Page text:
Full Text Available Climate change mitigation benefits from the land sector are not being fully realised because of uncertainty and controversy about the role of native forest management. The dominant policy view, as stated in the IPCC's Fifth Assessment Report, is that sustainable forest harvesting yielding wood products, generates the largest mitigation benefit. We demonstrate that changing native forest management from commercial harvesting to conservation can make an important contribution to mitigation. Conservation of native forests results in an immediate and substantial reduction in net emissions relative to a reference case of commercial harvesting. We calibrated models to simulate scenarios of native forest management for two Australian case studies: mixed-eucalypt in New South Wales and Mountain Ash in Victoria. Carbon stocks in the harvested forest included forest biomass, wood and paper products, waste in landfill, and bioenergy that substituted for fossil fuel energy. The conservation forest included forest biomass, and subtracted stocks for the foregone products that were substituted by non-wood products or plantation products. Total carbon stocks were lower in harvested forest than in conservation forest in both case studies over the 100-year simulation period. We tested a range of potential parameter values reported in the literature: none could increase the combined carbon stock in products, slash, landfill and substitution sufficiently to exceed the increase in carbon stock due to changing management of native forest to conservation. The key parameters determining carbon stock change under different forest management scenarios are those affecting accumulation of carbon in forest biomass, rather than parameters affecting transfers among wood products. This analysis helps prioritise mitigation activities to focus on maximising forest biomass. International forest-related policies, including negotiations under the UNFCCC, have failed to recognize

  11. Under What Circumstances Do Wood Products from Native Forests Benefit Climate Change Mitigation?

    Science.gov (United States)

    Keith, Heather; Lindenmayer, David; Macintosh, Andrew; Mackey, Brendan

    2015-01-01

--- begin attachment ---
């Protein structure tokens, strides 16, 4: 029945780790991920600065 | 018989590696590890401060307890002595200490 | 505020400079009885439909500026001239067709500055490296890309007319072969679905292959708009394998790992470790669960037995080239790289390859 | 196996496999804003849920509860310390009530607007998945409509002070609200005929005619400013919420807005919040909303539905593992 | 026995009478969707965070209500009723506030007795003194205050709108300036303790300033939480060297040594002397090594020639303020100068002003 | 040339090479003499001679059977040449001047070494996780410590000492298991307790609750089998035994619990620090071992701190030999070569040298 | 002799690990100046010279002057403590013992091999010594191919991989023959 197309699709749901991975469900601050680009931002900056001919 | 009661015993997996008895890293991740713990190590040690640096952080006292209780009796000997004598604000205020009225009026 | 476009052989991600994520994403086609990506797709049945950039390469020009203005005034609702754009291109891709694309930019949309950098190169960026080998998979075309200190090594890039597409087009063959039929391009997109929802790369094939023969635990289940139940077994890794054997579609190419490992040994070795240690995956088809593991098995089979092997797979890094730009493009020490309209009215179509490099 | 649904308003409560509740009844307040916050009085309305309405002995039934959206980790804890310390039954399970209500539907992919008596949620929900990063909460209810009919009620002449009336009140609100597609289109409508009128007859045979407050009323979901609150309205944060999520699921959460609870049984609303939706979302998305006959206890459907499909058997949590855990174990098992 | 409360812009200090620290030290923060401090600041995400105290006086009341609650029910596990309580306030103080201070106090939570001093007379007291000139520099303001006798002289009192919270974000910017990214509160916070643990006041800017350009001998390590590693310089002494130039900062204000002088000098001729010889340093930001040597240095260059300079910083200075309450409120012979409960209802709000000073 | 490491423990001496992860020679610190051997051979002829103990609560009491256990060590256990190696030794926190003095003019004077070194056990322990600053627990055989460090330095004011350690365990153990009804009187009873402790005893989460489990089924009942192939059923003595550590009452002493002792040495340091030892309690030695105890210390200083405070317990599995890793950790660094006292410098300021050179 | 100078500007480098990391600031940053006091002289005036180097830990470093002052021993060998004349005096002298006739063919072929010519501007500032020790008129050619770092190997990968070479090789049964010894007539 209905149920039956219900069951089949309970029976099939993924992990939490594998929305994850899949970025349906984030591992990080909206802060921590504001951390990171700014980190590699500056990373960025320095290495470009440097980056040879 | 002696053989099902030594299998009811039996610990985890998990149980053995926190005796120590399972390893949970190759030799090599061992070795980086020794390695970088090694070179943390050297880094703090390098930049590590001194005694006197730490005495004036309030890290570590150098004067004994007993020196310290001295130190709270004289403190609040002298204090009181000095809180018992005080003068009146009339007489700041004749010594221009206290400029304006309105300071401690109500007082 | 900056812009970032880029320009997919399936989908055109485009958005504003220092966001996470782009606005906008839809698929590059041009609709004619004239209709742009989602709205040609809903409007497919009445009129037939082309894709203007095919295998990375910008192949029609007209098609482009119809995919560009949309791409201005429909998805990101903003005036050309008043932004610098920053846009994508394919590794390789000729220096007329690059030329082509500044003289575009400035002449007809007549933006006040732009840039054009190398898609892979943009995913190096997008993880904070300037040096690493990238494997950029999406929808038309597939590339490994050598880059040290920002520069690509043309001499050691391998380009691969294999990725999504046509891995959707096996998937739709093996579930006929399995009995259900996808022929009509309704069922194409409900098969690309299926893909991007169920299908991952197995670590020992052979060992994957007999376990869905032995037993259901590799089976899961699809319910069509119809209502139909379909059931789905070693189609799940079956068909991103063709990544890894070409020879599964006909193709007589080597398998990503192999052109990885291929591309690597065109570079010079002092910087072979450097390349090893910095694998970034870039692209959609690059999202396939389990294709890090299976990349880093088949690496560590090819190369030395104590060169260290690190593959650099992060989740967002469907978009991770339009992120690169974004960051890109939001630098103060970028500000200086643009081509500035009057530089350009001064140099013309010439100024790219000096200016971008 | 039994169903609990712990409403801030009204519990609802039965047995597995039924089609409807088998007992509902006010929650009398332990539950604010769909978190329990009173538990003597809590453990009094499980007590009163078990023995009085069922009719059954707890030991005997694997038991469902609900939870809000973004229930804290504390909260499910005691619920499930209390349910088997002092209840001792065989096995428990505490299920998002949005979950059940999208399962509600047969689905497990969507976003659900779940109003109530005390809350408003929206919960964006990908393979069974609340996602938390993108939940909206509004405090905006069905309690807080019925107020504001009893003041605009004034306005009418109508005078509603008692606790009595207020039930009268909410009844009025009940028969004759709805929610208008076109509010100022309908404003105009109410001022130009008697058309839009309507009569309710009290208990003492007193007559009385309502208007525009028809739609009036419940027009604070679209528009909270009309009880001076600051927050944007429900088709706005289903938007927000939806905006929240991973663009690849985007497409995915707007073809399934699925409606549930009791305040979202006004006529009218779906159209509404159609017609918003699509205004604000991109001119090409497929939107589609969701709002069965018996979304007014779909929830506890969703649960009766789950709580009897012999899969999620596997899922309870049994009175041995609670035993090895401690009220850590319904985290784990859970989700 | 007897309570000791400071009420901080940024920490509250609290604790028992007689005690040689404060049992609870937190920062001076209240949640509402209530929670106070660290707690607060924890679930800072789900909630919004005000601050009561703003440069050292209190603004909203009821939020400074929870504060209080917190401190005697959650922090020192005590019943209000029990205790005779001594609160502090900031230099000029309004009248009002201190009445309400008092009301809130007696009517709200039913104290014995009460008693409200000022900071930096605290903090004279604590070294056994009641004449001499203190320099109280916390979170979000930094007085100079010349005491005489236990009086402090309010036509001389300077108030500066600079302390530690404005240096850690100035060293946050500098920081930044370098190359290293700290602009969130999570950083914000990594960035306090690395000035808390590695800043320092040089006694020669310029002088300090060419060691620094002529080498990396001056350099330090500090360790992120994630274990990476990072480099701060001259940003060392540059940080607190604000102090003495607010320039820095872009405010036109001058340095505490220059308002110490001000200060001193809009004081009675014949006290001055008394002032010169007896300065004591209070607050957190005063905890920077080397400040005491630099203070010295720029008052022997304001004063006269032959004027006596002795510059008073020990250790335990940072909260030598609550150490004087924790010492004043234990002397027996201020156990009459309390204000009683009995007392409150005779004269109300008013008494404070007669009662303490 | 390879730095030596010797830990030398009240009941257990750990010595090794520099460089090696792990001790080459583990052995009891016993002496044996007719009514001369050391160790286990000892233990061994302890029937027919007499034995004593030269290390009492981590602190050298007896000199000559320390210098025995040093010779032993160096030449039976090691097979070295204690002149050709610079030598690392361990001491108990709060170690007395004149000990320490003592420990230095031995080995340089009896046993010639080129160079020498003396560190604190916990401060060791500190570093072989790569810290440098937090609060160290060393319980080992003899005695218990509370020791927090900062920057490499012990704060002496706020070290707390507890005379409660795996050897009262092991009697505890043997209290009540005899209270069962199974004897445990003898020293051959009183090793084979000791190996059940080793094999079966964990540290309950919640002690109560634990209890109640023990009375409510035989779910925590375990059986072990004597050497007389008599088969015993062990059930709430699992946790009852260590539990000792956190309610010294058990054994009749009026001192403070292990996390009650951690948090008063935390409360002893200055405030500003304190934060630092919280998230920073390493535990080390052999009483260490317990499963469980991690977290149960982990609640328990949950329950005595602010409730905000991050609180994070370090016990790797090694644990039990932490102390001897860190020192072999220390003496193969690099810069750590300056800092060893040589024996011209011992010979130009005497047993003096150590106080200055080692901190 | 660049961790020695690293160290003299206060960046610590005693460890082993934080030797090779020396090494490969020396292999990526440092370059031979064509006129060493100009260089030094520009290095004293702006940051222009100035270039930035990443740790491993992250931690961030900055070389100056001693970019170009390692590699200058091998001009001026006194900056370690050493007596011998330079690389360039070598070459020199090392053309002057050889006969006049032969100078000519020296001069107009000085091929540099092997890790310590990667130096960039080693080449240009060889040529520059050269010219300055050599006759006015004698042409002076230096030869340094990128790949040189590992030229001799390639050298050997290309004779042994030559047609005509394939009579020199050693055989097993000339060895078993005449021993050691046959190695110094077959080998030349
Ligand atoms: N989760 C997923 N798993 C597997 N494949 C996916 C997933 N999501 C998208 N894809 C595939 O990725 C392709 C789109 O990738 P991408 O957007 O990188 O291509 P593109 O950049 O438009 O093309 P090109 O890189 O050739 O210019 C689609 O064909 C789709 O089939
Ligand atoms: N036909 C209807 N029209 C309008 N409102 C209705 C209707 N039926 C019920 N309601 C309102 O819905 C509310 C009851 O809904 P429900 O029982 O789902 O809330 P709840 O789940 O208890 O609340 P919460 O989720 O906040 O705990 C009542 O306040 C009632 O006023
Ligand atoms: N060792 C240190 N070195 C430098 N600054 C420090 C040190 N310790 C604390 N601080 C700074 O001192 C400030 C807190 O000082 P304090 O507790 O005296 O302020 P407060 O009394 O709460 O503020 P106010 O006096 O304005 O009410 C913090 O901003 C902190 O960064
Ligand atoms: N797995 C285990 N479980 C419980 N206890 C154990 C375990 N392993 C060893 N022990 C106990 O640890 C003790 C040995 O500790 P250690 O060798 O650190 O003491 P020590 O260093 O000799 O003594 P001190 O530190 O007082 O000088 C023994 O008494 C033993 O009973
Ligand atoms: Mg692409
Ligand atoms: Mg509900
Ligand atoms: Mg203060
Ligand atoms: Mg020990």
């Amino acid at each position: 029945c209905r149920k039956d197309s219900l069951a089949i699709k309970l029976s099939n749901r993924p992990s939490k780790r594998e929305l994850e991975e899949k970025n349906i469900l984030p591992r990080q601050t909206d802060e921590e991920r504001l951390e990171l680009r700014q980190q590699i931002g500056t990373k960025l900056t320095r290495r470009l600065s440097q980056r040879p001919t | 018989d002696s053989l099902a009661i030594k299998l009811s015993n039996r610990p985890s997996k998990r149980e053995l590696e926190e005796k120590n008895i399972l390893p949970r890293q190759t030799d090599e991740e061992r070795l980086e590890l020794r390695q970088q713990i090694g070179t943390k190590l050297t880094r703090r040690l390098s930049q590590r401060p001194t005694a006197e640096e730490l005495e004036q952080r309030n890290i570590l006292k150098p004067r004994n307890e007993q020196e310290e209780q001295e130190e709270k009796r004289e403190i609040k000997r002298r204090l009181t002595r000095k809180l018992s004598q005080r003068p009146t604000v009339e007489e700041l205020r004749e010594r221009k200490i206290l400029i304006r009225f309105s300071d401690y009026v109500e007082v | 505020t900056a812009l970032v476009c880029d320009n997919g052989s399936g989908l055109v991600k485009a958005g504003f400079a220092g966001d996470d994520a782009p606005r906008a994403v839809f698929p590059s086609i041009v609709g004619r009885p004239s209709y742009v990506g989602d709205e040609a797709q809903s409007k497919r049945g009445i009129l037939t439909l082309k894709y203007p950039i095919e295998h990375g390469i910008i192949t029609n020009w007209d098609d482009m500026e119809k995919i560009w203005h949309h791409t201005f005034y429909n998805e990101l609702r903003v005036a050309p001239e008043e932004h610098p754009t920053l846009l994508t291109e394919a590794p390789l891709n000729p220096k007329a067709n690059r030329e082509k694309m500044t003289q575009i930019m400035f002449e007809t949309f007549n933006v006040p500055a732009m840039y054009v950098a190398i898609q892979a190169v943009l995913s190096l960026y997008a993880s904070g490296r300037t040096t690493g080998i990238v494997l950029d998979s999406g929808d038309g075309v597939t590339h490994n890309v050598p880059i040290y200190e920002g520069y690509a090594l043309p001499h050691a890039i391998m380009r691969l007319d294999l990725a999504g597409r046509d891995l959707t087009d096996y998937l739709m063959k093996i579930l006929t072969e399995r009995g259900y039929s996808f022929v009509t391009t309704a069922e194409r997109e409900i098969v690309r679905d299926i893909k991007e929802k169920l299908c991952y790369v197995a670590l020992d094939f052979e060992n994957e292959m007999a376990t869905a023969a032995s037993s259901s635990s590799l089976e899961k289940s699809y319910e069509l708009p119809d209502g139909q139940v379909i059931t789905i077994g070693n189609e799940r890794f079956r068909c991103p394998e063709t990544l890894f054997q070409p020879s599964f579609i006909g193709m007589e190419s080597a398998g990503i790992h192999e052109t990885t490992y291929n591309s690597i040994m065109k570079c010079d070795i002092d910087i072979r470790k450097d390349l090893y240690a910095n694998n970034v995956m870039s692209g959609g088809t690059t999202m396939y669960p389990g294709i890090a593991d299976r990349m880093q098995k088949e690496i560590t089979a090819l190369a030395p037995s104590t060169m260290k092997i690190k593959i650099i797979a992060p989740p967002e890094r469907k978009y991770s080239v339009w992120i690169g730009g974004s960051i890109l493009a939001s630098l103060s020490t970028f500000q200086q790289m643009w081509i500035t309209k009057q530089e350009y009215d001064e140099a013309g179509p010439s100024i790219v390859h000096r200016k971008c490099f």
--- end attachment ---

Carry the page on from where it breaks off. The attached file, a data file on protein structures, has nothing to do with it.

Climate change mitigation benefits from the land sector are not being fully realised because of uncertainty and controversy about the role of native forest management. The dominant policy view, as stated in the IPCC’s Fifth Assessment Report, is that sustainable forest harvesting yielding wood products, generates the largest mitigation benefit. We demonstrate that changing native forest management from commercial harvesting to conservation can make an important contribution to mitigation. Conservation of native forests results in an immediate and substantial reduction in net emissions relative to a reference case of commercial harvesting. We calibrated models to simulate scenarios of native forest management for two Australian case studies: mixed-eucalypt in New South Wales and Mountain Ash in Victoria. Carbon stocks in the harvested forest included forest biomass, wood and paper products, waste in landfill, and bioenergy that substituted for fossil fuel energy. The conservation forest included forest biomass, and subtracted stocks for the foregone products that were substituted by non-wood products or plantation products. Total carbon stocks were lower in harvested forest than in conservation forest in both case studies over the 100-year simulation period. We tested a range of potential parameter values reported in the literature: none could increase the combined carbon stock in products, slash, landfill and substitution sufficiently to exceed the increase in carbon stock due to changing management of native forest to conservation. The key parameters determining carbon stock change under different forest management scenarios are those affecting accumulation of carbon in forest biomass, rather than parameters affecting transfers among wood products. This analysis helps prioritise mitigation activities to focus on maximising forest biomass. International forest-related policies, including negotiations under the UNFCCC, have failed to recognize fully the mitigation